WESTERLY — Town officials are looking into the the pros and cons of an organized effort to reduce the population of coyotes by hunting.
Town Manager J. Mark Rooney, in an interview last week, said he planned to ask the town's animal control officer, Art Smith, to speak with officials at the state Department of Environmental Management to obtain permits and to research the cost of hiring professional hunters.
The decision follows a meeting Rooney had late last month with Robert Saglio, a resident who has organized an online alert network through a Facebook group called Westerly Coyote report. The group, which started in October, has 1,080 members. Town Council members Karen Cioffi and Sharon Ahern also attended the meeting, as did Smith.
In October, Saglio and several others attended a council meeting at which an ordinance prohibiting the feeding of wild animals was approved. He spoke in favor of the ordinance but asked for additional measures to deter the animals, whose presence has alarmed a number of residents and visitors in recent years. Saglio and the others described incidents of coyotes behaving aggressively and making off with dogs and cats, or trying to do so.
During the meeting last month, Rooney said that Saglio reported the presence of 8 to 10 coyotes dens. Because of the mild winter, Rooney said he would not be surprised if the number of coyotes increases in Westerly.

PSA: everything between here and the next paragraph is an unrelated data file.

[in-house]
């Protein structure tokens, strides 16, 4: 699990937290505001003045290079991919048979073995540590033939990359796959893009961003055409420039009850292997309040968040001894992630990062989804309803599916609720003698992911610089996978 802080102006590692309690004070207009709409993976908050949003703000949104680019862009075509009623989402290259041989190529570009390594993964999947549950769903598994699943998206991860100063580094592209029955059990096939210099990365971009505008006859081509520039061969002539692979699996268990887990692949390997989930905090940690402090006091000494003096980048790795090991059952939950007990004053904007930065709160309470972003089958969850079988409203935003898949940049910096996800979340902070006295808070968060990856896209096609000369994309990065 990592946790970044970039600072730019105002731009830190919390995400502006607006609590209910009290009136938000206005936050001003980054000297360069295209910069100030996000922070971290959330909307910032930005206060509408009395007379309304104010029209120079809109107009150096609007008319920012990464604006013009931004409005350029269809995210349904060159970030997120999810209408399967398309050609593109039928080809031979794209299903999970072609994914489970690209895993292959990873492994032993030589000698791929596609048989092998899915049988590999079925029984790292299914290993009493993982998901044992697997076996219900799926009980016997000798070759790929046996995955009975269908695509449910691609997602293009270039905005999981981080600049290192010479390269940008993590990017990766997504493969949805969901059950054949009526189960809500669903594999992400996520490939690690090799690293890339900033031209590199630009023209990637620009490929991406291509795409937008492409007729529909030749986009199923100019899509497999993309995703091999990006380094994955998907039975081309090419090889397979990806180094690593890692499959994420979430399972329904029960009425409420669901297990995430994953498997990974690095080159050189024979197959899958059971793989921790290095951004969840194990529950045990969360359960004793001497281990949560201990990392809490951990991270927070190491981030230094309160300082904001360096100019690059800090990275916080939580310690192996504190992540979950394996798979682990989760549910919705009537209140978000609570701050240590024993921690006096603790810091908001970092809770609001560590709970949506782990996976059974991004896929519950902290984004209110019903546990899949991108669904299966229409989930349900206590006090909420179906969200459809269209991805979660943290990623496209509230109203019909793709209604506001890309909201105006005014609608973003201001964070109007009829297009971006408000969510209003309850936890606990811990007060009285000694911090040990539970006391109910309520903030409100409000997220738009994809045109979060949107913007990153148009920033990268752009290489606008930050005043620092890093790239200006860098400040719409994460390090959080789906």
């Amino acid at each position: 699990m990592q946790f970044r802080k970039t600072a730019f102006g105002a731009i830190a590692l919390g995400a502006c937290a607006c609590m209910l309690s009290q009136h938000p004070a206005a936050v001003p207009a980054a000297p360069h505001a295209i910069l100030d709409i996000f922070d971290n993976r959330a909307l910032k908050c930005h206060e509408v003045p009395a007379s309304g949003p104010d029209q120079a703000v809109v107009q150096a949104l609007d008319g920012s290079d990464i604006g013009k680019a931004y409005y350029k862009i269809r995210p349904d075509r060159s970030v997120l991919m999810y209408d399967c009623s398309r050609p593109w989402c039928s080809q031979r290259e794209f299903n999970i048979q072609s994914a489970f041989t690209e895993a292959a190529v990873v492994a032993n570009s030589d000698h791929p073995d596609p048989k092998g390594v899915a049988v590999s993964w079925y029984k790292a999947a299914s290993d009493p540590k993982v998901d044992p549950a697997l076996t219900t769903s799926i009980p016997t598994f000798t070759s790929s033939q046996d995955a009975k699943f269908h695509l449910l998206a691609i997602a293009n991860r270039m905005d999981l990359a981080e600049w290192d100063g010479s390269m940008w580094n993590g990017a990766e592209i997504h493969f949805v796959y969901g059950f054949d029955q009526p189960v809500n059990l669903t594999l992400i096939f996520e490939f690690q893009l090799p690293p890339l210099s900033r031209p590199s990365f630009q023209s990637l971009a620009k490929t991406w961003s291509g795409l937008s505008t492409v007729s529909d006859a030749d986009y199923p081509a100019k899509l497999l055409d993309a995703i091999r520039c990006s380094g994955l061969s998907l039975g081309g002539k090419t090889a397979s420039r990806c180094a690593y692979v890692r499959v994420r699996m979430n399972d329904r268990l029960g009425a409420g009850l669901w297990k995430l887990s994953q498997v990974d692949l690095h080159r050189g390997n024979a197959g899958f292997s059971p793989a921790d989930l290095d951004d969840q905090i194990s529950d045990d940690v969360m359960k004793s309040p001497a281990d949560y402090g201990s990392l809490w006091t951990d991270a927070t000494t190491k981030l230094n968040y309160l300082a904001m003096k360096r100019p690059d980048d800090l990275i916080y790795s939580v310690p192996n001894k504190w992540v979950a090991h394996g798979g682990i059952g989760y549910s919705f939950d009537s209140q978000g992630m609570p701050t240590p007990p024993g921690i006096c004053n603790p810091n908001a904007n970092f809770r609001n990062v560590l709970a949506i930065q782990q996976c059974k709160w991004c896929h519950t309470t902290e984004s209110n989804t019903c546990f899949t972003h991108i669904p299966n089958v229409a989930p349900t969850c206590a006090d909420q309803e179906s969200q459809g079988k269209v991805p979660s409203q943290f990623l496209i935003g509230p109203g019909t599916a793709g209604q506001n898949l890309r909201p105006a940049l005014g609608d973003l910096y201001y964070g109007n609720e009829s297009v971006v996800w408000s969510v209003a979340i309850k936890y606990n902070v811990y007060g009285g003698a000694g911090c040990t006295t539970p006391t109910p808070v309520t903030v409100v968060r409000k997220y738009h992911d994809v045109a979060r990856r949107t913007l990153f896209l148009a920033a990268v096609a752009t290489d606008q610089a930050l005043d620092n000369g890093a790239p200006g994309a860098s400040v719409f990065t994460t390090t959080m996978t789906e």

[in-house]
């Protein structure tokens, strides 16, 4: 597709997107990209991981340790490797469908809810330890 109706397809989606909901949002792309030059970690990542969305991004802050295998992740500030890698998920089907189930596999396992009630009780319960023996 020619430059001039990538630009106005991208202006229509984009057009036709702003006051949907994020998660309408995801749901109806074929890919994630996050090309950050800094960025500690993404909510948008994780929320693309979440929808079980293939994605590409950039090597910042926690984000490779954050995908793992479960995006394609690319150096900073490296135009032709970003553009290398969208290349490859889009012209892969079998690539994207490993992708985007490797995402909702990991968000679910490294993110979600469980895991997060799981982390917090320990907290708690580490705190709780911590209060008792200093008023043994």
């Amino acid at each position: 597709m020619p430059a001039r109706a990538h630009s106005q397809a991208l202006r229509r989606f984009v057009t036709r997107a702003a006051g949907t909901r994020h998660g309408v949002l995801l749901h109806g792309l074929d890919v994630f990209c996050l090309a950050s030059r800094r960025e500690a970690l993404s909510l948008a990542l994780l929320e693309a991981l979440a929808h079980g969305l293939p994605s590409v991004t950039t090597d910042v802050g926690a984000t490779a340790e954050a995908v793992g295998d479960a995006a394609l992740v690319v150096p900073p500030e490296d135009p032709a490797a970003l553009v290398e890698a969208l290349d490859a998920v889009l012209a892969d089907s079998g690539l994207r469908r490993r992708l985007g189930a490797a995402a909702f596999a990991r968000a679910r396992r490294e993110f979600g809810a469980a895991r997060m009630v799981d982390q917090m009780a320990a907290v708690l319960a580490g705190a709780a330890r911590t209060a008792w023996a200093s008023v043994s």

Rooney said he planned to discuss the coyote issue publicly with the Town Council soon. The council, he said, would have to sign off on spending town funds to hire hunters. Cioffi told The Sun that Saglio discussed the possibility of members of his group donating money to hire the hunters.
Rooney added that Saglio had requested a public forum meeting to discuss coyotes. But the manager said he believed the issue had been adequately addressed publicly during council meetings.
While he was willing to explore the request for hunting, Rooney noted that DEM experts have previously told town officials that efforts to reduce the size of the local coyote population would likely not be effective for long. One of the experts, he said, reported that "you can shoot them this year but the population will just grow back into the void."
Efforts to reduce the size of the coyote population, whether by the town or other entities, must be lawful, Rooney said. Rhode Island law prohibits the discharge of firearms within 500 feet "of any occupied dwelling house, residence, or other building occupied by human beings, or any barn, stable, or other building used in connection therewith, without the specific permission of the owner or tenant."
Cioffi said she continues to see coyotes roaming in the road outside her East Avenue residence. She praised the town's efforts to educate the public about the presence of coyotes in the community by posting signs throughout the town, and said that Saglio's facebook group was helpful.
"To move forward I'd like see if we can get the permits and perhaps get a hunter to thin out the dens," Cioffi said. "The dens have been identified to some extent. The situation is very concerning."
But Cioffi said she would not support the expenditure of town funds toward the cost of hiring hunters. Instead, she said, members of Saglio's group would have to cover the cost. She also warned against assuming that an organized hunt would eradicate the coyote population.
"We know it's not the be all and end all. It's not going to solve the problem completely," Cioffi said.
Saglio did not respond to a message seeking comment for this article. Ahern could not be reached for comment.